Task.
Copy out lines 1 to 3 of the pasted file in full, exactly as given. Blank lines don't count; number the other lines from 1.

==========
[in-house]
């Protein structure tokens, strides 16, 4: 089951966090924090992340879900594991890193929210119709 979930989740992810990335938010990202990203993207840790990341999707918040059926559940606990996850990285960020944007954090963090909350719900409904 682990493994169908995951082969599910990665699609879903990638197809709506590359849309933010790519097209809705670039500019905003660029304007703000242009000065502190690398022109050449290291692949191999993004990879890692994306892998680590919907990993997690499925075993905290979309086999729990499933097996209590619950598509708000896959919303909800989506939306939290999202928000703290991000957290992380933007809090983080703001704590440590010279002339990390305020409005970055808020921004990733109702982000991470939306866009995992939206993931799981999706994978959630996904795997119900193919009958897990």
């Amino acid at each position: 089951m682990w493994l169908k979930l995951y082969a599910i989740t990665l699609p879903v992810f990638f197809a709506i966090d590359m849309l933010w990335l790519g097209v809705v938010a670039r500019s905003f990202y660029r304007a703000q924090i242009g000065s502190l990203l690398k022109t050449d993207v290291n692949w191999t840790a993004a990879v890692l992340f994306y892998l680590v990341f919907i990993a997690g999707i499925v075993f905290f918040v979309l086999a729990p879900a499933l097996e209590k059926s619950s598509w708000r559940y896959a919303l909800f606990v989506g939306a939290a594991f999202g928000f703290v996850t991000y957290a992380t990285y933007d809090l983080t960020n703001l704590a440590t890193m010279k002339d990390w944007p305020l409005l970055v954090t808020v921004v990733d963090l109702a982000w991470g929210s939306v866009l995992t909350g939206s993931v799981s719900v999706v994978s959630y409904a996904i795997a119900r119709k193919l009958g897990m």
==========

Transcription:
[in-house]
């Protein structure tokens, strides 16, 4: 089951966090924090992340879900594991890193929210119709 979930989740992810990335938010990202990203993207840790990341999707918040059926559940606990996850990285960020944007954090963090909350719900409904 682990493994169908995951082969599910990665699609879903990638197809709506590359849309933010790519097209809705670039500019905003660029304007703000242009000065502190690398022109050449290291692949191999993004990879890692994306892998680590919907990993997690499925075993905290979309086999729990499933097996209590619950598509708000896959919303909800989506939306939290999202928000703290991000957290992380933007809090983080703001704590440590010279002339990390305020409005970055808020921004990733109702982000991470939306866009995992939206993931799981999706994978959630996904795997119900193919009958897990």
């Amino acid at each position: 089951m682990w493994l169908k979930l995951y082969a599910i989740t990665l699609p879903v992810f990638f197809a709506i966090d590359m849309l933010w990335l790519g097209v809705v938010a670039r500019s905003f990202y660029r304007a703000q924090i242009g000065s502190l990203l690398k022109t050449d993207v290291n692949w191999t840790a993004a990879v890692l992340f994306y892998l680590v990341f919907i990993a997690g999707i499925v075993f905290f918040v979309l086999a729990p879900a499933l097996e209590k059926s619950s598509w708000r559940y896959a919303l909800f606990v989506g939306a939290a594991f999202g928000f703290v996850t991000y957290a992380t990285y933007d809090l983080t960020n703001l704590a440590t890193m010279k002339d990390w944007p305020l409005l970055v954090t808020v921004v990733d963090l109702a982000w991470g929210s939306v866009l995992t909350g939206s993931v799981s719900v999706v994978s959630y409904a996904i795997a119900r119709k193919l009958g897990m």